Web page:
Winslow wasn’t an instant success. His first novel, 1991’s “A Cool Breeze on the Underground” was turned down by 15 publishers. But once he got in print, Winslow proved to be a prolific crime-fiction master. He’s written 21 novels and has seen two of them, “The Life and Death of Bobby Z” and “Savages,” turned into movies, the latter directed by Oliver Stone.
The Cartel series is now in pre-production, optioned by Twentieth Century Fox, as is his 2017 novel about an NYPD detective, “The Force.”
“The Border,” which was released a month ago, has been on every best-seller list since it hit the shelves. It’s another compelling, highly realistic read, as Winslow composes his novels on his extensive research and models real characters. Barrera, for example, is partly based on the notorious “El Chapo,” Joaquin Guzman.
“I’m confident that everything in the book has happened in one way or another,” Winslow said. “The sad truth is it’s all very close to the bone.”
Staying close to the bone, in this case, means that Winslow included a Donald Trump-like character in “The Border” — a presidential candidate who bases his campaign on building a border wall.
“I started writing this book during the last two years of the Obama administration,” Winslow said. “I’m an Obama guy, but I think he was late coming to drug reform and criminal reform and, to some degree, immigration. I’m a crime writer. I’m a crime fiction guy. I’m just trying to write an interesting, captivating story. But you can’t ignore the world around you. ... I had to deal with the politics of it. Otherwise, it would be fantasyland, where I don’t go.”
Dealing with politics has led Winslow to challenge Trump to a debate, with Stephen King offering to put up $10,000 to make it happen.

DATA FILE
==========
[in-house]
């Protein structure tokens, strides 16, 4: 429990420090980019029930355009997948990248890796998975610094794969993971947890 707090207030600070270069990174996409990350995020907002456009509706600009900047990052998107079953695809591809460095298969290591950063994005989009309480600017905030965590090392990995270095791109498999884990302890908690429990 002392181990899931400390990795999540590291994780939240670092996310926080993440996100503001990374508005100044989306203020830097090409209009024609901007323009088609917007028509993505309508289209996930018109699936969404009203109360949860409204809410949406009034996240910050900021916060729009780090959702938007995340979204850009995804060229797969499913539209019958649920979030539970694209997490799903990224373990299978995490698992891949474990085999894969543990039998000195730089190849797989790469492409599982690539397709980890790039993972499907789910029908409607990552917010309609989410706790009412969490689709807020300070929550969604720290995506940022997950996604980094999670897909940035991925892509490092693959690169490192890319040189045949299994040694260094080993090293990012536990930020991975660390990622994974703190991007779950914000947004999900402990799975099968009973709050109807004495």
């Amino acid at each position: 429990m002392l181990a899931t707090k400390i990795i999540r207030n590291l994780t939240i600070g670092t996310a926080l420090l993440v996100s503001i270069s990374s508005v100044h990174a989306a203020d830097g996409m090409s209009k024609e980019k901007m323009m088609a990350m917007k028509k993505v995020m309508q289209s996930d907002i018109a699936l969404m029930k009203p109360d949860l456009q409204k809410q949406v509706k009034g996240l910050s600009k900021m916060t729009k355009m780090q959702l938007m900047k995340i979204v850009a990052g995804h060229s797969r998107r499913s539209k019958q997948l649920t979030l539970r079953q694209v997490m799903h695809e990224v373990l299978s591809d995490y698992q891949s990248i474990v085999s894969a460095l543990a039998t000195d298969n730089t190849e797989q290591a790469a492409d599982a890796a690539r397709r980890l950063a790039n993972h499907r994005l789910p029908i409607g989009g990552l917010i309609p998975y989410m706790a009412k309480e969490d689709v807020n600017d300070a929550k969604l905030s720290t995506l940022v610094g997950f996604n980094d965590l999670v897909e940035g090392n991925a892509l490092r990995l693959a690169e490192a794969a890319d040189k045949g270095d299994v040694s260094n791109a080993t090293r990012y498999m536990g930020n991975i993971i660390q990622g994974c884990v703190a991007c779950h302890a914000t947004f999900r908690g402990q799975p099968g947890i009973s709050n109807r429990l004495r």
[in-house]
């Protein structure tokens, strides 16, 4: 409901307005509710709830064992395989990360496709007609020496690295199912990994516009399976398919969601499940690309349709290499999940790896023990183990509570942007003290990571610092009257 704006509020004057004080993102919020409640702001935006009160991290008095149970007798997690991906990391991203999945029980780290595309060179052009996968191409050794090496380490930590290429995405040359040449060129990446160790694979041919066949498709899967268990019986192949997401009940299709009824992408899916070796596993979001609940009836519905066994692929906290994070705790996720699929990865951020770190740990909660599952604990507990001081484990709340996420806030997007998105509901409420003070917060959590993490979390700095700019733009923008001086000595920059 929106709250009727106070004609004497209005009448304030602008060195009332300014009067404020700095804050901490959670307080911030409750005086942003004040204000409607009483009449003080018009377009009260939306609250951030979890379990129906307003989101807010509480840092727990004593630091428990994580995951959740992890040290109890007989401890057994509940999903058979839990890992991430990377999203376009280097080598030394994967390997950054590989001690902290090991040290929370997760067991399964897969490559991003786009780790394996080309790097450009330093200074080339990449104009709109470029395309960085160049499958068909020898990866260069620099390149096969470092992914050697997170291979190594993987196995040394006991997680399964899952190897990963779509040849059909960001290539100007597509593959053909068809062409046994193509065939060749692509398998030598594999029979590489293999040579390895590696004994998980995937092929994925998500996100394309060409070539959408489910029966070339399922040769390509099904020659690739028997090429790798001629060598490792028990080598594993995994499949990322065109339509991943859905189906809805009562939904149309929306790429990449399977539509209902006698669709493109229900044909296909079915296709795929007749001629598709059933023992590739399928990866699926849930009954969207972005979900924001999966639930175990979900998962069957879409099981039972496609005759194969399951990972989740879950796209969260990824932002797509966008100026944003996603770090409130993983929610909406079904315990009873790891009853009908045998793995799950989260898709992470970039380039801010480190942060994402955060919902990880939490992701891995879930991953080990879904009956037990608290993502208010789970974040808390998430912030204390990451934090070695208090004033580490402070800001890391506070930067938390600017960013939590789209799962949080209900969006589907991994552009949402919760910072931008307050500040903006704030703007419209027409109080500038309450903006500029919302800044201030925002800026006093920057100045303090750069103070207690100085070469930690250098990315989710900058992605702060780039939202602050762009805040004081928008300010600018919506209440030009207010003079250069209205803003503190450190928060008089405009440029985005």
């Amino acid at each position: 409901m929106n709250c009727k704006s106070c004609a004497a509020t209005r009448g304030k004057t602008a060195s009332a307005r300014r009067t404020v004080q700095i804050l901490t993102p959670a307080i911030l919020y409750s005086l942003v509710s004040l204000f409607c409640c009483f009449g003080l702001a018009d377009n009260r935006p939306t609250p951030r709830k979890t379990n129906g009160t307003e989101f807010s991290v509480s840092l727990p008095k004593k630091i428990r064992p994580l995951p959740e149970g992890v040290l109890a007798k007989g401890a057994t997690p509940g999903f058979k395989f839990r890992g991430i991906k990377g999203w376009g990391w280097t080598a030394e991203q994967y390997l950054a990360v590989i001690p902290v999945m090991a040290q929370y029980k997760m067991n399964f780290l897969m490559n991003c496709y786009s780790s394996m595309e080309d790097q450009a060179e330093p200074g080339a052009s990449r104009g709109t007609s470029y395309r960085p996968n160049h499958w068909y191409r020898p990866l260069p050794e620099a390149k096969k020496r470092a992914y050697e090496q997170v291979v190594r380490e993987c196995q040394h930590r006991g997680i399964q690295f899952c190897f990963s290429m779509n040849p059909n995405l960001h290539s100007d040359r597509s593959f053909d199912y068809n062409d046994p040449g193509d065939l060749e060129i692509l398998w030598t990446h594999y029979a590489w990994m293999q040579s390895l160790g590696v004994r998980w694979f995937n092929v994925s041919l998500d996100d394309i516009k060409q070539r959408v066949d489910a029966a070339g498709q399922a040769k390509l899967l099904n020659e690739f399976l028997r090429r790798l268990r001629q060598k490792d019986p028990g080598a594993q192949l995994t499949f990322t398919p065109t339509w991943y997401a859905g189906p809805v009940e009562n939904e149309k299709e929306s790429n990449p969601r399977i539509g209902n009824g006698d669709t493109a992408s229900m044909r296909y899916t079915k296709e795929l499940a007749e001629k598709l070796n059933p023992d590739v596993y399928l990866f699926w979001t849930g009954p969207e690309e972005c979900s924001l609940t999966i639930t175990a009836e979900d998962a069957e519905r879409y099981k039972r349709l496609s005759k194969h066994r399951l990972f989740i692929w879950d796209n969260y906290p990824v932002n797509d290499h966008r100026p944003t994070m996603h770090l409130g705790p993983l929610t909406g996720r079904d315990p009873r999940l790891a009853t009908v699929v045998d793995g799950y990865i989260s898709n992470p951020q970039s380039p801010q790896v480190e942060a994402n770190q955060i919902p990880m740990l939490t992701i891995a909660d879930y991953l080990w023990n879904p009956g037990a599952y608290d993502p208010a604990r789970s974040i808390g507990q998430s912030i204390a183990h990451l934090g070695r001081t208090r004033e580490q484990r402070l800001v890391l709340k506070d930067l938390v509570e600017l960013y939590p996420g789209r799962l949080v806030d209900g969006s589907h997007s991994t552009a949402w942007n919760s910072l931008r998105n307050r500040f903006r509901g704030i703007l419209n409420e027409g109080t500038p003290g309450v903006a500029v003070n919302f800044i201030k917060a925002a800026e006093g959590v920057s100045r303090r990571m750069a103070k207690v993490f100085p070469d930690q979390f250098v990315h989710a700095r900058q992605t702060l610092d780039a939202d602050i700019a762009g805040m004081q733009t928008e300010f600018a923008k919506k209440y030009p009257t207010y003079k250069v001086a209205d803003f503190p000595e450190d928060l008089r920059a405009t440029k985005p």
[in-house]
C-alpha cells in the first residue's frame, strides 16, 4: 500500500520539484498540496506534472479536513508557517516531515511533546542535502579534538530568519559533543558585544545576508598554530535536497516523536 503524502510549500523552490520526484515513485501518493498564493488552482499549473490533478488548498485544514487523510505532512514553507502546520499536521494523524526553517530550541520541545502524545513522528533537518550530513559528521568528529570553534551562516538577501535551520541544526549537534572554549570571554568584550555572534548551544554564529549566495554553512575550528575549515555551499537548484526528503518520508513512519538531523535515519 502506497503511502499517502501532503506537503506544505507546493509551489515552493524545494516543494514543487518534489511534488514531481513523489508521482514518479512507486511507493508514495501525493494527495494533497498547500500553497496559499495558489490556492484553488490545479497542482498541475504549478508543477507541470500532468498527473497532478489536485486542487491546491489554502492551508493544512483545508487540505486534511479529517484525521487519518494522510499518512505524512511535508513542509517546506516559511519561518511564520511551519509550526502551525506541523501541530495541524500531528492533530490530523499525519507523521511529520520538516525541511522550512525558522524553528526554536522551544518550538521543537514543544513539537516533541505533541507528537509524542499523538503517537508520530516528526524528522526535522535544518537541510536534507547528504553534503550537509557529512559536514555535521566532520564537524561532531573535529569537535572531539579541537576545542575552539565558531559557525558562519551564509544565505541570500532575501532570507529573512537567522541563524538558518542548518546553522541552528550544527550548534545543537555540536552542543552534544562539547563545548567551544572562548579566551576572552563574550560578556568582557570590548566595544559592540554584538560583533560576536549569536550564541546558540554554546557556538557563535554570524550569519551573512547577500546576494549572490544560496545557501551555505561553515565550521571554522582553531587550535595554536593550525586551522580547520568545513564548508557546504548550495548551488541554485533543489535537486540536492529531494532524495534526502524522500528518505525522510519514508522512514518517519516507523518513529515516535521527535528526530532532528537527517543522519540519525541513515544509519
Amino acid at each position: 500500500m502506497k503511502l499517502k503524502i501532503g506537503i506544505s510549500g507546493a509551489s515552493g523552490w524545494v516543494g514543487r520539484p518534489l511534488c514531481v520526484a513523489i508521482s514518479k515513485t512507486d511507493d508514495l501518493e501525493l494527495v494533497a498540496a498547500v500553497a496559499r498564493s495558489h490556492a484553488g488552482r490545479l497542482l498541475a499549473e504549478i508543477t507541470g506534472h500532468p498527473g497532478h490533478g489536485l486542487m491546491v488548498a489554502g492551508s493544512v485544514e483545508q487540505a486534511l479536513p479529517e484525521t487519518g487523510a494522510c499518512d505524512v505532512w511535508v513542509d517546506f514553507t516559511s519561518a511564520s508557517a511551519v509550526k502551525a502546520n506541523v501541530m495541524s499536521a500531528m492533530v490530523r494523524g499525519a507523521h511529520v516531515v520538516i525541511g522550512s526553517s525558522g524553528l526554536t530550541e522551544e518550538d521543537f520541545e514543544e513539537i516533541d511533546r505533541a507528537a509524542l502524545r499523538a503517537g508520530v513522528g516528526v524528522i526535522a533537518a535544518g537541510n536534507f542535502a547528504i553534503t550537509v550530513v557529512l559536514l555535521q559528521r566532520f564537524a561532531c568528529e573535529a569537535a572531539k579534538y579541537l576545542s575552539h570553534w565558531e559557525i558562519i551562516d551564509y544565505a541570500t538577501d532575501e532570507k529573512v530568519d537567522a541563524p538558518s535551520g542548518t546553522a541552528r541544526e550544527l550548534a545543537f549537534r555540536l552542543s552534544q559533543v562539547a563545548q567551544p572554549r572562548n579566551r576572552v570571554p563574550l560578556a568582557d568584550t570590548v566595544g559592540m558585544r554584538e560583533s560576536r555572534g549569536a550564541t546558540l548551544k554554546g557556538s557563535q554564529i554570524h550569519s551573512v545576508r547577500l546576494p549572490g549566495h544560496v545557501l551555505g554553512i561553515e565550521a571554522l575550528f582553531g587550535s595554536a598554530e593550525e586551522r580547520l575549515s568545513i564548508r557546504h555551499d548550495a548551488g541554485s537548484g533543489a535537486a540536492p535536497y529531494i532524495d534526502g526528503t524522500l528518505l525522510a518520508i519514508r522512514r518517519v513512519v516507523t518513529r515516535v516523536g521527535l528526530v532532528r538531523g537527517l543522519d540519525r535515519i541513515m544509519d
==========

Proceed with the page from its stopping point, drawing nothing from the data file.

Trump’s wall, Winslow said, cannot and will not shut down the flow of drugs into United States from Mexico. About 90 percent of the drugs coming from Mexico enter the U.S. through the 52 legal points of entry on the border — “and there are only three of those that matter.”
They come in on some of the thousands of trucks and in passenger vehicles that cross the border every day — for a reason.
“What you’re trying to do is get on the American freeway system as quickly and efficiently as you can. To get on the highway, I’m driving on I-5, or I-10 or I-40, the cocaine freeway,” Winslow said. “You’re not going to shut the gates down. The gates have to be open for commerce. A wall will not work. Even the Great Wall of China should have been called the Lousy Wall of China, it never stopped anything. It had gotten through with the commerce they were carrying.”
Winslow was on his way to a book signing as we spoke Wednesday and preparing for the next leg of his book tour that will bring him to The Bookworm in Omaha on Thursday.
“It’s the first time I’ve ever done a signing in Nebraska,” Winslow said. “I’ve never been invited to Lincoln. I guess they remember me.”
Winslow does make it back to Lincoln at least once a year, usually in the fall, to visit friends and family. And he’s thrilled to have a Nebraska connection. Told that he has to be the top-selling, most-acclaimed writer to come out of UNL in the last 25 years, he replied:
“There’s a great literary tradition in Nebraska. If I can be included in that, I’m very pleased.”